The SmartNIC revolution is going to be a slow-burn one, with Gartner predicting there will only be $1.6 billion of sales in 2026, up from $50 million in 2020.
Wells Fargo analyst Aaron Rakers passed on a Gartner report summary to subscribers, saying: “Gartner forecasts that shipments of SmartNICs (also known as DPUs and IPUs) will grow 18x from 2021 to 2025 as data centres move from top of rack (TOR) switches to SmartNIC leaf switches.”
A SmartNIC (Network Interface Card) or DPU (Data Processing Unit) has processing power and software to look after network, storage and security functions currently managed by the NIC host server or dedicated devices. It is worth putting these functions in a SmartNIC because, in larger data centres with hundreds if not thousands of servers, an increasing amount of network traffic is solely between servers (so-called east-west traffic) and not between applications in servers and customers, partners, etc. outside the data centre (north-south traffic).
A Juniper blog discussed how SmartNICs offload layer-4 to -7 network processing in the OSI model from host servers:
If we take the easy-west network traffic off host servers and have SmartNICs handle it instead then the x86 servers have more cycles that can be used by applications. The Gartner forecast suggests that the number of server and hypervisor licenses can be reduced by between ten per cent and 30 per cent because internal data centre networking, storage and security workloads can be offloaded to the SmartNICs.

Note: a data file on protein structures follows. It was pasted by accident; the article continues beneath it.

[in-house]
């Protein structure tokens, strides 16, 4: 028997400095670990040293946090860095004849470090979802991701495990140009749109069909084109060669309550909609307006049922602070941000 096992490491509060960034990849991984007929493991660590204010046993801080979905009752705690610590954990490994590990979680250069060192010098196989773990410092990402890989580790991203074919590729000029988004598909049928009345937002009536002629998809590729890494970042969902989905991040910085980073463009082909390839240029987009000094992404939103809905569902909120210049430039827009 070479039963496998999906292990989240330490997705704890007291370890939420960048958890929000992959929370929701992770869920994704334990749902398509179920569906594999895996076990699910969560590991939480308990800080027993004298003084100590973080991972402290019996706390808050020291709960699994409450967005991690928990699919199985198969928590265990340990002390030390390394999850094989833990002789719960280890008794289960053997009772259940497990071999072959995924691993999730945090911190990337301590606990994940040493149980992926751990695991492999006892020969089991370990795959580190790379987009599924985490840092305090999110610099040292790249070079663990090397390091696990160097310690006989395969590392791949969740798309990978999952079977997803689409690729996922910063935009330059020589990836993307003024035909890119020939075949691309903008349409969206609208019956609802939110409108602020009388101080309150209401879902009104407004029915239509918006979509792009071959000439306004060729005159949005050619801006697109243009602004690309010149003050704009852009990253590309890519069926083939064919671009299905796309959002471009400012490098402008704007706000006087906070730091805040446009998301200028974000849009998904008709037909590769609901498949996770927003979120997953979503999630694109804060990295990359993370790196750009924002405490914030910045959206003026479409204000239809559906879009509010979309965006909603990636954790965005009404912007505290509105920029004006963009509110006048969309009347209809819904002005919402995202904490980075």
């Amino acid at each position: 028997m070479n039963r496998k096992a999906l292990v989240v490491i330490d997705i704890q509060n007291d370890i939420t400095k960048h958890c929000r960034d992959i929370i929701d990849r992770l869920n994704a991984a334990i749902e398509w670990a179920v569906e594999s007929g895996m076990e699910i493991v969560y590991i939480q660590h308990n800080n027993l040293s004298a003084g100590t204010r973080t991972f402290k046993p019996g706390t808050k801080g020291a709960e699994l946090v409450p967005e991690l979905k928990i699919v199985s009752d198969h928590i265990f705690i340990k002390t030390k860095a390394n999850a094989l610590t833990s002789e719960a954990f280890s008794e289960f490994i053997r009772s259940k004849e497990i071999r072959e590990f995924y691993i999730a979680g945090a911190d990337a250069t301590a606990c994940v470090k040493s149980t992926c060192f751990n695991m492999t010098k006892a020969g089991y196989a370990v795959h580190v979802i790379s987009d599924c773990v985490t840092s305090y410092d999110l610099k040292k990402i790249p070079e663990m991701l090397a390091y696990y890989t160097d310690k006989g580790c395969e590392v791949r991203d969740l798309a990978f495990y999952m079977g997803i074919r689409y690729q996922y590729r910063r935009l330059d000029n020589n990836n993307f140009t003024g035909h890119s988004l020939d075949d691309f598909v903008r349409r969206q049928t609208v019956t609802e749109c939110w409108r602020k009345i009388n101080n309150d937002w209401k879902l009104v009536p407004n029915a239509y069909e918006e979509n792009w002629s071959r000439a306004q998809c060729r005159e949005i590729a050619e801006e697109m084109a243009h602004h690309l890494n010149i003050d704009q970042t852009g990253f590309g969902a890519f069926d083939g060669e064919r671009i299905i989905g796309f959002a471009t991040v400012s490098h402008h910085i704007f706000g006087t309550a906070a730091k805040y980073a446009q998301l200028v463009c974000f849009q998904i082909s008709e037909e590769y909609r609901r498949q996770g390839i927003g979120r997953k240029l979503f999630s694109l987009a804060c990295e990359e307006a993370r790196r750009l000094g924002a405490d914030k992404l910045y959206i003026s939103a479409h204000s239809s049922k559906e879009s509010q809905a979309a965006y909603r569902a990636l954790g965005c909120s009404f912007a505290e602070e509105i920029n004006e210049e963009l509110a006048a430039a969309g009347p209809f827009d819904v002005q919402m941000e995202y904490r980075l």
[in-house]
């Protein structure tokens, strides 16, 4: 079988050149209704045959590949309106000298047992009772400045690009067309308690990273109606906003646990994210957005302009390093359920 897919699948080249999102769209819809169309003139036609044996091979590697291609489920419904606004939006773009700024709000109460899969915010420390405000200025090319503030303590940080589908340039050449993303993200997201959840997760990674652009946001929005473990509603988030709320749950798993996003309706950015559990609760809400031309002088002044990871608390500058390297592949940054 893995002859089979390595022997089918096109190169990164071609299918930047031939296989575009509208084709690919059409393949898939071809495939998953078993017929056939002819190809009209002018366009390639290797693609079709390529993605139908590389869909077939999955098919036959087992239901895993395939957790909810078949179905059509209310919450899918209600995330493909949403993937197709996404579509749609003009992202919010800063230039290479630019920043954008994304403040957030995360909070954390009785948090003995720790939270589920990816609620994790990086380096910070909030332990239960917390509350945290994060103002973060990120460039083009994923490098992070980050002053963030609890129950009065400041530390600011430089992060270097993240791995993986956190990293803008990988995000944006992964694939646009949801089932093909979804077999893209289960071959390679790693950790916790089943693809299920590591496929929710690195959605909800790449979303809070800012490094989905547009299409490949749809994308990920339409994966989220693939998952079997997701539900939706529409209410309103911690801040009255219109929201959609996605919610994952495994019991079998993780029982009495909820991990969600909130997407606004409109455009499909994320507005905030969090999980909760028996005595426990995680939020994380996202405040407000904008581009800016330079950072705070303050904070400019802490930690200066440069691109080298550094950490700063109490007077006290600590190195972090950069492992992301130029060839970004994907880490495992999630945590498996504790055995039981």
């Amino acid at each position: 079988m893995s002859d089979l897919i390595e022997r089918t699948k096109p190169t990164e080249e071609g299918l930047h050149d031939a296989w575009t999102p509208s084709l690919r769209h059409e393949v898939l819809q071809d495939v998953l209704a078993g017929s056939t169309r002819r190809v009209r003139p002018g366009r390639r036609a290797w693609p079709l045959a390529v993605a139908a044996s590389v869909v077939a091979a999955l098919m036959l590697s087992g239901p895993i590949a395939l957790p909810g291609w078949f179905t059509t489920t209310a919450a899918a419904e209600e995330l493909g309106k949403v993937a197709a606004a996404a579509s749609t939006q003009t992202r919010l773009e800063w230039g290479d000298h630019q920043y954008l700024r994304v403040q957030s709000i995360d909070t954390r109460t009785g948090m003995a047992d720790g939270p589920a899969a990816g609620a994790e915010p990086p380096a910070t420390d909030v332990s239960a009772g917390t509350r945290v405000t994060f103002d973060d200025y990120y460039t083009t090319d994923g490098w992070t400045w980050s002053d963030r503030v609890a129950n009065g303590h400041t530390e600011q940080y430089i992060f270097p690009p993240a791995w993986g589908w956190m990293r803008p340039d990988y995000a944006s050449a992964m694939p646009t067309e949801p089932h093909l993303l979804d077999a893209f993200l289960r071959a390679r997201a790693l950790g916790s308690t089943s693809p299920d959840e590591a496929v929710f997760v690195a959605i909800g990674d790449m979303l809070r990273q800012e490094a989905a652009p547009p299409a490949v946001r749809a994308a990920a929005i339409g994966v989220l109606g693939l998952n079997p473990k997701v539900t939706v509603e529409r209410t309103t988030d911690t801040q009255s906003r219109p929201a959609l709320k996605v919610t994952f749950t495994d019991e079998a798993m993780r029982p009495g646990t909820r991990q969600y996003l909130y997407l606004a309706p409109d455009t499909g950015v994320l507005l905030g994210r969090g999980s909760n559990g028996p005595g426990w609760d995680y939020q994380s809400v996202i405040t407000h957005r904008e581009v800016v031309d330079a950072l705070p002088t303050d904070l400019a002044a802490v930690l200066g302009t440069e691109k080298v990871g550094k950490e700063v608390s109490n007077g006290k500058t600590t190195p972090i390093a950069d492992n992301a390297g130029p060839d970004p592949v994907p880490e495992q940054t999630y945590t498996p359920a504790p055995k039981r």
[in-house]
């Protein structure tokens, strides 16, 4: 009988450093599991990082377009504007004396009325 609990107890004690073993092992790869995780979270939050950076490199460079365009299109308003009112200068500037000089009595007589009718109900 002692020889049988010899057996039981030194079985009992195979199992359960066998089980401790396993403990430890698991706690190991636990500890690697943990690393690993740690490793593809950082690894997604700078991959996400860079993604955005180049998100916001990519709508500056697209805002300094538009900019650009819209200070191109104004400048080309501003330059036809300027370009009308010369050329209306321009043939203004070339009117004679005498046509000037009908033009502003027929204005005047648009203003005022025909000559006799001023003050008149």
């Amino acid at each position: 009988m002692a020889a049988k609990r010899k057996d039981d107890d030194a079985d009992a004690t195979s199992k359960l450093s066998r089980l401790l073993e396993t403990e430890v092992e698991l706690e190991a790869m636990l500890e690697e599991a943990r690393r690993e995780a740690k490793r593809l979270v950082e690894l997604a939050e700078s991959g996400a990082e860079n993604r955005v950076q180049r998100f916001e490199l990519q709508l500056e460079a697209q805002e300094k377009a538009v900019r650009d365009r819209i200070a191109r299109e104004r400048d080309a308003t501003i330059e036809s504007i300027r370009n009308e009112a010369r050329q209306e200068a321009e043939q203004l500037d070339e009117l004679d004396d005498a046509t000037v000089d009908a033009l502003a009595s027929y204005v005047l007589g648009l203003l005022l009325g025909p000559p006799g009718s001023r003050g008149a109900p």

In April this year Gartner estimated that, by 2023, one in every three network interface cards shipped will be a SmartNIC, according to the Juniper blog. Intuitively it feels as if the SmartNIC market has cooled from this level.
The Gartner forecast included a chart showing market sector interest in SmartNICs:
The right-hand bars show that SmartNIC adoption waned from 2019 to 2020 in the education, finance, healthcare, manufacturing and retail market sectors — possibly as hype gave way to reality. That would slow down SmartNIC adoption. The communications sector has, unsurprisingly, the highest interest in SmartNICs with, Rakers says, “use cases like virtual 5G routing, switching, and user plane functionality targeted.”
Intel says it has the leading share of SmartNIC sales in the hyperscaler market, and that is cross-sector as far as the Garner chart is concerned. It’s also a niche. A thumping great big one, but a niche nonetheless. The Gartner slow SmartNIC market growth forecast indicates that enterprise on-premises adoption of SmartNICs is going to be a low-temperature one, and not a raging fire.